"DEDICATION of a book is a writer's way of paying respect to someone, or of acknowledging a devoted helper, or of honoring a loved one - and, as a rule, the tribute is to a contemporary. Why, then, my dedication to Frederic Bastiat (1801-1850)?
First, Bastiat is one of my heroes. I am unaware of anyone who saw more clearly through the political fog than he and who more brilliantly and copiously revealed his insights.
And what integrity! For instance, his re-election to the Chamber of Deputies was in grave doubt: his constitutents had observed that he voted now with the Left and then with the Right, giving the appearance of inconsistency. This was his defense, ""I have not made an alliance with anyone; I have not joined either side. On each question I have voted according to my own conscience."" He was re-elected.
Second, and unconventionally, I think of Bastiat as a contemporary, for he does in fact live on. The fruits of his fertile mind are better known in the U.S.A. today than at any time since he began to write nearly a century and a ha l f ago-perhaps more widely understood and shared he r e than ever in his own country. This is an important kind of immortality.
However, I pay tribute to Bastiat primarily to portray a truth we so sorely need to recognize. Most antisocialists, frustrated by what goes on, and impatiently looking for immediate remedies, repeatedly resort to useless short cuts. They want action now! And get nothing for their pains, absolutely nothing except, perhaps, discouragement! The hard fact is that the trend lines in social thinking do not alter their direction much less reverse themselves - at your insistence or mine, however voluble. These trends, particularly when headed toward social decline, move with a ne a r inexorable force and are changed, if at all, by starter stuff - leaven-or , if I may coin a term, intellectual incubation."
"The Proper Role of Government
Given the present situation, where government is recklessly out of bounds and has its hand in practically every aspect of life, the well-informed citizen is expected to know all about everything: how to deliver mail, poverty the world over, giveaways to foreign countries, you name it, are up for public discussion. Most of these so-called national or world problems are of similar origin and nature — each one trying to manage everyone's business but his own. This hopelessly impossible challenge doubtless accounts in no small measure for so many having ""thrown in the sponge"" when it comes to thinking for self.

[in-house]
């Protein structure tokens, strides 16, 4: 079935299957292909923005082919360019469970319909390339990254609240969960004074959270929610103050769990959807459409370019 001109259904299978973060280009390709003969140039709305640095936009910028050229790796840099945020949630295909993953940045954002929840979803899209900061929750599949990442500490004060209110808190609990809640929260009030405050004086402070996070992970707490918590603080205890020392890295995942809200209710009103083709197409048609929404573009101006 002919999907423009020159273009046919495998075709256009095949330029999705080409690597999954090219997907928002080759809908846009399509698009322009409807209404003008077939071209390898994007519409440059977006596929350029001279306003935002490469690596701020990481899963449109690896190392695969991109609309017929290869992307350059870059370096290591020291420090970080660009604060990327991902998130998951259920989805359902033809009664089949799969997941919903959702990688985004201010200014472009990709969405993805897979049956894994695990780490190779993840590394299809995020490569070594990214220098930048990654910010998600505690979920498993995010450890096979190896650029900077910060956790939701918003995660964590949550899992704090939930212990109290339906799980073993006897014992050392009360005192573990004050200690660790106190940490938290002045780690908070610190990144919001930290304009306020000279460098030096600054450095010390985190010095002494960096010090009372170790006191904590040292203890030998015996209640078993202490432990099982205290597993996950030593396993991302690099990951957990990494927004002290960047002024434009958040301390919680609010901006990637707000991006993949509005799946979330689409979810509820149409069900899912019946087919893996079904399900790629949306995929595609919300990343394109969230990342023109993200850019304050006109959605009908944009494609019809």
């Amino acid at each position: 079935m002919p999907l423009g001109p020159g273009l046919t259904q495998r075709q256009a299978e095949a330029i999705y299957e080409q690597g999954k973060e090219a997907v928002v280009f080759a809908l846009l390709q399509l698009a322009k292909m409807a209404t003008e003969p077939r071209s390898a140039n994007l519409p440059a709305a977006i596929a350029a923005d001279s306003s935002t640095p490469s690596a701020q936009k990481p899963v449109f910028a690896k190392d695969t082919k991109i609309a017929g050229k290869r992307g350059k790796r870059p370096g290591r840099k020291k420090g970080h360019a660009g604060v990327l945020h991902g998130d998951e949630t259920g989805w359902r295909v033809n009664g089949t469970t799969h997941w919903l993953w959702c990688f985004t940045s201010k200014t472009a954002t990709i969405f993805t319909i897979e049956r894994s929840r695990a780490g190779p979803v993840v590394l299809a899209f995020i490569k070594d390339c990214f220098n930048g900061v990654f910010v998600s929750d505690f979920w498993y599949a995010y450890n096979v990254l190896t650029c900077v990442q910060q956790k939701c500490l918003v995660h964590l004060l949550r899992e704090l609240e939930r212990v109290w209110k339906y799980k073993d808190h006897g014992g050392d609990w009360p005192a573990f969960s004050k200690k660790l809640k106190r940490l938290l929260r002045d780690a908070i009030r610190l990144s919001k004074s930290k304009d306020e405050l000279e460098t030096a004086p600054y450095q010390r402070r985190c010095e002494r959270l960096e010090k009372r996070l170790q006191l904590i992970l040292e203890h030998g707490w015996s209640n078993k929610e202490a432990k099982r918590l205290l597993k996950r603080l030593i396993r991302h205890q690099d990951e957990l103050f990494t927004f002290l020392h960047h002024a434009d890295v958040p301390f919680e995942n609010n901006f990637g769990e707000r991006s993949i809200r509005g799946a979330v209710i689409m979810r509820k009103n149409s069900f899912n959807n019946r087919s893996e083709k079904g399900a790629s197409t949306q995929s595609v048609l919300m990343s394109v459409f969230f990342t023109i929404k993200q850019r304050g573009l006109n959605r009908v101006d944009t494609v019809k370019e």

No person on the face of the earth knows how to make socialism work. And don't try! Instead, concentrate the thinking on what the principled and proper scope of government really is. This is easily within the realm of any reasonably intelligent person, and is first of all the kind of thinking for self in political economy one should cover. All else — welfare, security, prosperity — is in the realm of the free market: you to your affairs, me to mine."
Leonard E. Read
Leonard E. Read (September 26, 1898 – May 14, 1983) was an American economist and the founder of the Foundation for Economic Education, which was the first modern free market think tank in the United States.
After a stint in the United States Army Air Service during World War I, Read started a grocery wholesale business in Ann Arbor, Michigan, which was initially successful but eventually went out of business. He moved to California where he started a new career in the tiny Burlingame Chamber of Commerce near San Francisco. Read gradually moved up hierarchy of the United States Chamber of Commerce, finally becoming general manager of the Los Angeles branch, America's largest, in 1939.
During this period his views became progressively more libertarian. Apparently, it was in 1933, during a meeting with William C. Mullendore, the executive vice president of Southern California Edison, that Read was finally convinced that the New Deal was completely inefficient and morally bankrupt. Read was also profoundly influenced by his religious beliefs. His pastor, Reverend James W. Fifield, was minister of the 4,000-member First Congregational Church of Los Angeles, of which Read was also a board member. Fifield ran a "resistance movement" against the "social gospel" of the New Deal, trying to convince ministers across the country to adopt libertarian "spiritual ideals." During the period when he worked for the Chamber of Commerce, Read was also deeply influenced by more secular figures, such as Albert Jay Nock, and, later, by Ayn Rand and the economists Ludwig von Mises and Henry Hazlitt.
In 1945, Virgil Jordan, the President of the National Industrial Conference Board (NICB) in New York, invited Read to become its executive vice president. Read realized he would have to leave the NICB to pursue fulltime the promotion of free market, limited government principles. He resigned as a result.
One donor from his short time at NICB, David M. Goodrich, encouraged Read to start his own organization. With Goodrich's aid, as well as financial aid from the William Volker Fund and from Harold Luhnow, Read and Hazlitt founded the Foundation for Economic Education in 1946, which, in turn, helped to inspire Friedrich Hayek to form the Mont Pelerin Society the following year. For a period in the 1940s, philosopher Ayn Rand was an important adviser, or "ghost," as they called it, to Read. In 1950, FEE published The Freeman, an early free market periodical, considered an important forerunner of the conservative National Review magazine, to which Read was also a frequent contributor. He continued to work with FEE until his death in 1983. Read authored 29 books, some of which are still in print and sold by FEE. He wrote numerous essays, including the well-known "I, Pencil" (1958).
Read received an Honorary Doctoral Degree at Universidad Francisco Marroquín in 1976.